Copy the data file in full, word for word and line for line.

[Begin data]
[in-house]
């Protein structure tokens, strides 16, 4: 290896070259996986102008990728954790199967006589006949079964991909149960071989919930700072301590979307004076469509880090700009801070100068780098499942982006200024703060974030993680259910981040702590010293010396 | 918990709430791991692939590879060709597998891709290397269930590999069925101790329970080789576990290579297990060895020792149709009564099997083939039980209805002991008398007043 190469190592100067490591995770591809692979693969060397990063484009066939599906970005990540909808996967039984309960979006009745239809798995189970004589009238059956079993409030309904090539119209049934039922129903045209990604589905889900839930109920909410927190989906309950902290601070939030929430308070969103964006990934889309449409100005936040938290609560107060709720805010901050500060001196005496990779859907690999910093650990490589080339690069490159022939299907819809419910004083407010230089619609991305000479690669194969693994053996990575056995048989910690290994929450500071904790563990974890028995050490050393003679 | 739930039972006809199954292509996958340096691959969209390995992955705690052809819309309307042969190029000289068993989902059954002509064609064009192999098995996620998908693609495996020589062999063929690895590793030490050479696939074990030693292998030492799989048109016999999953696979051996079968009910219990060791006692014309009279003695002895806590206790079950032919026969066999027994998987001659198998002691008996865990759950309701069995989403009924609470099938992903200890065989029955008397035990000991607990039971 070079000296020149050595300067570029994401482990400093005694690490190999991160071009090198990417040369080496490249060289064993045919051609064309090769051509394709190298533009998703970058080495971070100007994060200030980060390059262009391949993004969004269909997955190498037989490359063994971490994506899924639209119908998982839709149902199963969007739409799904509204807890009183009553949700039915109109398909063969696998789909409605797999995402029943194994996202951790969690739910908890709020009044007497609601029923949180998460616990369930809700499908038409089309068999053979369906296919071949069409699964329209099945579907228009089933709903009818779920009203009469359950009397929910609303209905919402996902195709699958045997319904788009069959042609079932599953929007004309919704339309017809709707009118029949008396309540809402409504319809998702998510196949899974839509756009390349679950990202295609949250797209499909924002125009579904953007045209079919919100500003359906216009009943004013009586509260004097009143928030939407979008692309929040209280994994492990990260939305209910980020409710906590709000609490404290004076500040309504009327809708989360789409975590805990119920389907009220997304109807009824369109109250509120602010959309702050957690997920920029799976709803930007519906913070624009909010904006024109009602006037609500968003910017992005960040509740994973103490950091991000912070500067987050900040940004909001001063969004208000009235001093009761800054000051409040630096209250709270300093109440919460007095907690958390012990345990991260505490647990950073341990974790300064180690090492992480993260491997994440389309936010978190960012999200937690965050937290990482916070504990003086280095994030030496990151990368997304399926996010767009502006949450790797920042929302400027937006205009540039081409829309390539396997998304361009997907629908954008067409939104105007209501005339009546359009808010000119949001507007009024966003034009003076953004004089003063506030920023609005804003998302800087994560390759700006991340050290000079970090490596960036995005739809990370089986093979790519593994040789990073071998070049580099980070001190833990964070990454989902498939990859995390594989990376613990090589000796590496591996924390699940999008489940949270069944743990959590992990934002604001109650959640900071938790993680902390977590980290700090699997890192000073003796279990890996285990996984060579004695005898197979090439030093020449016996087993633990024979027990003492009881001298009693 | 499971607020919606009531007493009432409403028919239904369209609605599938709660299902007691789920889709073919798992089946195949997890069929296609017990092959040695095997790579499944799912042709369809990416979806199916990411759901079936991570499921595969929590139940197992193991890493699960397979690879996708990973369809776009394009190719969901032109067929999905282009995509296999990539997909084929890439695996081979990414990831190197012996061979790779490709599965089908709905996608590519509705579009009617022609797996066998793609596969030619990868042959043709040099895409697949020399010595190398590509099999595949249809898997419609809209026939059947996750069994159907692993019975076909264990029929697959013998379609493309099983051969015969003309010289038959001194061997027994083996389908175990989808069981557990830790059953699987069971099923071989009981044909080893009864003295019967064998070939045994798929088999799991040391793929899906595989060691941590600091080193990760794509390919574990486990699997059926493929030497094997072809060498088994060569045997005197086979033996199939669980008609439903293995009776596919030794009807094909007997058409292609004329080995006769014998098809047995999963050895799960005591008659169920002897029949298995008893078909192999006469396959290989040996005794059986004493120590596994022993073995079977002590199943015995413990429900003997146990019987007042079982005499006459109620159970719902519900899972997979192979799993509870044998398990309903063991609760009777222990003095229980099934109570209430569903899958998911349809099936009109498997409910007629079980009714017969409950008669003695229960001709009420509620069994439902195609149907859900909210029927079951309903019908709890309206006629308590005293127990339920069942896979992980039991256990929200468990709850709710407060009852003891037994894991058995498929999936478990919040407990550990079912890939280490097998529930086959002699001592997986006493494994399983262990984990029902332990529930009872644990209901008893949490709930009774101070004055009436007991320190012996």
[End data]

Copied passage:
[in-house]
């Protein structure tokens, strides 16, 4: 290896070259996986102008990728954790199967006589006949079964991909149960071989919930700072301590979307004076469509880090700009801070100068780098499942982006200024703060974030993680259910981040702590010293010396 | 918990709430791991692939590879060709597998891709290397269930590999069925101790329970080789576990290579297990060895020792149709009564099997083939039980209805002991008398007043 190469190592100067490591995770591809692979693969060397990063484009066939599906970005990540909808996967039984309960979006009745239809798995189970004589009238059956079993409030309904090539119209049934039922129903045209990604589905889900839930109920909410927190989906309950902290601070939030929430308070969103964006990934889309449409100005936040938290609560107060709720805010901050500060001196005496990779859907690999910093650990490589080339690069490159022939299907819809419910004083407010230089619609991305000479690669194969693994053996990575056995048989910690290994929450500071904790563990974890028995050490050393003679 | 739930039972006809199954292509996958340096691959969209390995992955705690052809819309309307042969190029000289068993989902059954002509064609064009192999098995996620998908693609495996020589062999063929690895590793030490050479696939074990030693292998030492799989048109016999999953696979051996079968009910219990060791006692014309009279003695002895806590206790079950032919026969066999027994998987001659198998002691008996865990759950309701069995989403009924609470099938992903200890065989029955008397035990000991607990039971 070079000296020149050595300067570029994401482990400093005694690490190999991160071009090198990417040369080496490249060289064993045919051609064309090769051509394709190298533009998703970058080495971070100007994060200030980060390059262009391949993004969004269909997955190498037989490359063994971490994506899924639209119908998982839709149902199963969007739409799904509204807890009183009553949700039915109109398909063969696998789909409605797999995402029943194994996202951790969690739910908890709020009044007497609601029923949180998460616990369930809700499908038409089309068999053979369906296919071949069409699964329209099945579907228009089933709903009818779920009203009469359950009397929910609303209905919402996902195709699958045997319904788009069959042609079932599953929007004309919704339309017809709707009118029949008396309540809402409504319809998702998510196949899974839509756009390349679950990202295609949250797209499909924002125009579904953007045209079919919100500003359906216009009943004013009586509260004097009143928030939407979008692309929040209280994994492990990260939305209910980020409710906590709000609490404290004076500040309504009327809708989360789409975590805990119920389907009220997304109807009824369109109250509120602010959309702050957690997920920029799976709803930007519906913070624009909010904006024109009602006037609500968003910017992005960040509740994973103490950091991000912070500067987050900040940004909001001063969004208000009235001093009761800054000051409040630096209250709270300093109440919460007095907690958390012990345990991260505490647990950073341990974790300064180690090492992480993260491997994440389309936010978190960012999200937690965050937290990482916070504990003086280095994030030496990151990368997304399926996010767009502006949450790797920042929302400027937006205009540039081409829309390539396997998304361009997907629908954008067409939104105007209501005339009546359009808010000119949001507007009024966003034009003076953004004089003063506030920023609005804003998302800087994560390759700006991340050290000079970090490596960036995005739809990370089986093979790519593994040789990073071998070049580099980070001190833990964070990454989902498939990859995390594989990376613990090589000796590496591996924390699940999008489940949270069944743990959590992990934002604001109650959640900071938790993680902390977590980290700090699997890192000073003796279990890996285990996984060579004695005898197979090439030093020449016996087993633990024979027990003492009881001298009693 | 499971607020919606009531007493009432409403028919239904369209609605599938709660299902007691789920889709073919798992089946195949997890069929296609017990092959040695095997790579499944799912042709369809990416979806199916990411759901079936991570499921595969929590139940197992193991890493699960397979690879996708990973369809776009394009190719969901032109067929999905282009995509296999990539997909084929890439695996081979990414990831190197012996061979790779490709599965089908709905996608590519509705579009009617022609797996066998793609596969030619990868042959043709040099895409697949020399010595190398590509099999595949249809898997419609809209026939059947996750069994159907692993019975076909264990029929697959013998379609493309099983051969015969003309010289038959001194061997027994083996389908175990989808069981557990830790059953699987069971099923071989009981044909080893009864003295019967064998070939045994798929088999799991040391793929899906595989060691941590600091080193990760794509390919574990486990699997059926493929030497094997072809060498088994060569045997005197086979033996199939669980008609439903293995009776596919030794009807094909007997058409292609004329080995006769014998098809047995999963050895799960005591008659169920002897029949298995008893078909192999006469396959290989040996005794059986004493120590596994022993073995079977002590199943015995413990429900003997146990019987007042079982005499006459109620159970719902519900899972997979192979799993509870044998398990309903063991609760009777222990003095229980099934109570209430569903899958998911349809099936009109498997409910007629079980009714017969409950008669003695229960001709009420509620069994439902195609149907859900909210029927079951309903019908709890309206006629308590005293127990339920069942896979992980039991256990929200468990709850709710407060009852003891037994894991058995498929999936478990919040407990550990079912890939280490097998529930086959002699001592997986006493494994399983262990984990029902332990529930009872644990209901008893949490709930009774101070004055009436007991320190012996």